Microsoft is moving forward with a controversial deal that has the tech giant paying Nokia better than $1 billion in return for the handset maker to produce a wide array of Windows-based smartphones.
According to Bloomberg News, reports of Microsoft’s $1 billion “payoff” come from anonymous sources that are said to be close to the deal.
The yet-to-be finalized agreement, which will span at least five years, dictates that Nokia “will pay Microsoft a fee for each copy of Windows used in its phones, costs that will be offset as Nokia curtails its own budget for software research and development.”
The deal is a win-win for both Microsoft and Nokia, says Colin Gillis, an analyst at BGC Partners in New York. Collins tells Bloomberg News that the partnership “gives Microsoft scale and allows Nokia to rip out costs. Microsoft is getting the platform boost that comes from acquiring a Nokia for about a billion dollars.”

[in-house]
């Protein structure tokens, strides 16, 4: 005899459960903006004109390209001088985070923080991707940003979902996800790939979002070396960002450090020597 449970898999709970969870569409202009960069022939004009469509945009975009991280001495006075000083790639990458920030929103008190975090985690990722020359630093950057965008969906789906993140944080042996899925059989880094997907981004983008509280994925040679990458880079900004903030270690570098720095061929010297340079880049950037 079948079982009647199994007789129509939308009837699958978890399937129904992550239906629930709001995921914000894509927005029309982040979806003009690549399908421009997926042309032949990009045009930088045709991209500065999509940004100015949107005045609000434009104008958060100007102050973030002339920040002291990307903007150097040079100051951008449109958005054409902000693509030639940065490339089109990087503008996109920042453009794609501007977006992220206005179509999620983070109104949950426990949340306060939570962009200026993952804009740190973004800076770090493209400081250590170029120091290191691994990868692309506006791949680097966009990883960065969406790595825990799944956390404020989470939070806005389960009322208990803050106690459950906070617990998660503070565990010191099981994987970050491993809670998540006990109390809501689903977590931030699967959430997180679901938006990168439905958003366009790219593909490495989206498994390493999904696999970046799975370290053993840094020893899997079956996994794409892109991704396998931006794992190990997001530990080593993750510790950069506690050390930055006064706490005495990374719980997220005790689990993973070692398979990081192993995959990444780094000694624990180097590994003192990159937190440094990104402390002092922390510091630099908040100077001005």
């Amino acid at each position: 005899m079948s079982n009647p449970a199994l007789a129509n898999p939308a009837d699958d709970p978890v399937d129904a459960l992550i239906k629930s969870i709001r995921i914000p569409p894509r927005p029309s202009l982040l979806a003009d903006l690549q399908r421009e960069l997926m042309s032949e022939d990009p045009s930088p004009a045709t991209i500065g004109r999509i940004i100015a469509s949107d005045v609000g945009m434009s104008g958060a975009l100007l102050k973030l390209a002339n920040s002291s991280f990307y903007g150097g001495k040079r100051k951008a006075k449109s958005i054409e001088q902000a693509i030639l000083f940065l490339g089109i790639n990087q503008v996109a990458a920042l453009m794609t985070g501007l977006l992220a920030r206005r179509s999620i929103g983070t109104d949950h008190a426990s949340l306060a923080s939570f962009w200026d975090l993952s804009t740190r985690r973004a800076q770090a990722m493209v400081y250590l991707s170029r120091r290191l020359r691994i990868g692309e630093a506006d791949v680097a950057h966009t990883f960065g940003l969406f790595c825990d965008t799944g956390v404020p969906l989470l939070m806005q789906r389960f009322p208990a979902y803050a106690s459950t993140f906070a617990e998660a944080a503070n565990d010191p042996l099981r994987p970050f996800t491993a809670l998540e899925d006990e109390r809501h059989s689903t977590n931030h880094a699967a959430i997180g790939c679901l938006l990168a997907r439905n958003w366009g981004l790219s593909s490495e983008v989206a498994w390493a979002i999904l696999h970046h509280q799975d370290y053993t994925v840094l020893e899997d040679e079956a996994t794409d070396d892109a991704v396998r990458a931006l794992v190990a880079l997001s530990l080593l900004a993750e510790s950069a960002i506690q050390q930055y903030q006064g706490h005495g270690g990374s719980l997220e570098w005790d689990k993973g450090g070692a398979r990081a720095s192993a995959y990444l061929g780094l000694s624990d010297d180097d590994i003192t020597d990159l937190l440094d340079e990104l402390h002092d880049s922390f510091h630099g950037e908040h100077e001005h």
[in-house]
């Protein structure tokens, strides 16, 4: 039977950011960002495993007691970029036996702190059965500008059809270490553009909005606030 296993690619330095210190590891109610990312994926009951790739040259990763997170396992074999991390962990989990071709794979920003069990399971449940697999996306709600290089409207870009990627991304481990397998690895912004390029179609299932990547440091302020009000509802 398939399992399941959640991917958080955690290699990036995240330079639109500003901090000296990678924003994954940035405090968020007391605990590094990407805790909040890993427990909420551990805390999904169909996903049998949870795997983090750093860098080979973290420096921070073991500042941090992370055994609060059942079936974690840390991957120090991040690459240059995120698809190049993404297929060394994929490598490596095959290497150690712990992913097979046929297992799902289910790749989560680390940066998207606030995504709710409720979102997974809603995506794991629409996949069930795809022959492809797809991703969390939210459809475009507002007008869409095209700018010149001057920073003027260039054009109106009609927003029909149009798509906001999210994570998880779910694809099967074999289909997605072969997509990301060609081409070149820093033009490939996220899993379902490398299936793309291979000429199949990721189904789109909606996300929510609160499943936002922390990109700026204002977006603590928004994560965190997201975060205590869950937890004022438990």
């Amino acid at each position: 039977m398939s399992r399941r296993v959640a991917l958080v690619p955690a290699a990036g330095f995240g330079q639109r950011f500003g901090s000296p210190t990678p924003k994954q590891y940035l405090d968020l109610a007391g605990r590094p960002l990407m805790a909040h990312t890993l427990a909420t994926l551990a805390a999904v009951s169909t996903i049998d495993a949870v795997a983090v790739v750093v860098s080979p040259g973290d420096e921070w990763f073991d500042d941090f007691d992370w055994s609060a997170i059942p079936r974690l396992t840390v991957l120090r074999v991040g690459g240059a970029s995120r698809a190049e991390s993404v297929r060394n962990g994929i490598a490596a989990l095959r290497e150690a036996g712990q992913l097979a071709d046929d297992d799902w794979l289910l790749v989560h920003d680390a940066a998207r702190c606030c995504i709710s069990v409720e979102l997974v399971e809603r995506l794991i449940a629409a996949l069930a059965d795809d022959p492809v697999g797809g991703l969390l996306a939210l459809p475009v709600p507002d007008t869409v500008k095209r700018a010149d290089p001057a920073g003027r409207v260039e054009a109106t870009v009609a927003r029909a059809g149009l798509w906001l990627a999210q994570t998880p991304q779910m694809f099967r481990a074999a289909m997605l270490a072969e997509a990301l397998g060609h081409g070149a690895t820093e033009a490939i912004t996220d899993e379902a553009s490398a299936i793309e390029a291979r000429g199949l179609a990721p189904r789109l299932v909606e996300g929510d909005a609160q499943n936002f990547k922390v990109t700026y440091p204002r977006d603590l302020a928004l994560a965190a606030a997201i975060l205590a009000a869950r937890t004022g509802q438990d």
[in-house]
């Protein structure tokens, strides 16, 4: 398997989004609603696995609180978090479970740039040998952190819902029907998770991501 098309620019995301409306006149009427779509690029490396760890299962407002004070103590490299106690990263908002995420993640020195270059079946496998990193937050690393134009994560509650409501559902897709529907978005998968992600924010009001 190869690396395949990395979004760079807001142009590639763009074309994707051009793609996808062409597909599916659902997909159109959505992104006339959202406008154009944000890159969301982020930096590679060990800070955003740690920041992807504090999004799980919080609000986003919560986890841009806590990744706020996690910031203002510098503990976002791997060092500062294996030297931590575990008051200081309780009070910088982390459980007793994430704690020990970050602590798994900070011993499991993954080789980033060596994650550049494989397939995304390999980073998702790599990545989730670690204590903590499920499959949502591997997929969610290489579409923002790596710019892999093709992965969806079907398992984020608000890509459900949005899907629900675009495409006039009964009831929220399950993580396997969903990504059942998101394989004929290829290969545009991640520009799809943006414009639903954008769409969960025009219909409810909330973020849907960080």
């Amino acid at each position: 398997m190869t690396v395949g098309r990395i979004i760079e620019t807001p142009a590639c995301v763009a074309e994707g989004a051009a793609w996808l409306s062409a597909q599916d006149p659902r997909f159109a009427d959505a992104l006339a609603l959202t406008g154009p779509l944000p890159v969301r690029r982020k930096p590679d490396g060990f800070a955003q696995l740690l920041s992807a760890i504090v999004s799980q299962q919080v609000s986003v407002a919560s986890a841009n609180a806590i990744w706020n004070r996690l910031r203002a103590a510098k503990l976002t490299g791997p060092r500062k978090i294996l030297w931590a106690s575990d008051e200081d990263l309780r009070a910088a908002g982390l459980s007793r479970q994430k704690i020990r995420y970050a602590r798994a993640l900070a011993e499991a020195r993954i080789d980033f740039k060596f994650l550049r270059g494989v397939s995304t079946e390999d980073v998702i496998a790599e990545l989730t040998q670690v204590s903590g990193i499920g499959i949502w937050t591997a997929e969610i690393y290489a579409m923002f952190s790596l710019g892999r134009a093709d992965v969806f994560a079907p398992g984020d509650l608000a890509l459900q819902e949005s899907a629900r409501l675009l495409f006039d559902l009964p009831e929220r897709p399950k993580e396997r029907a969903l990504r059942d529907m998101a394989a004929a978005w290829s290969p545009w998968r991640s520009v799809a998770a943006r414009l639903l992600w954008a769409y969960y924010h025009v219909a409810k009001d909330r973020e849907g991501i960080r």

For Microsoft, in particular, the arrangement stands to bolster the company’s floundering Windows mobile phone operating system. For months, Microsoft CEO Steve Ballmer has faced harsh criticisms from investors regarding the less-than-stellar sales of the tech-giant’s mobile software. In the wake of Google and Apple gaining an even larger smartphone market share already this year, Microsoft stock has fallen 7.8% in 2011 so far.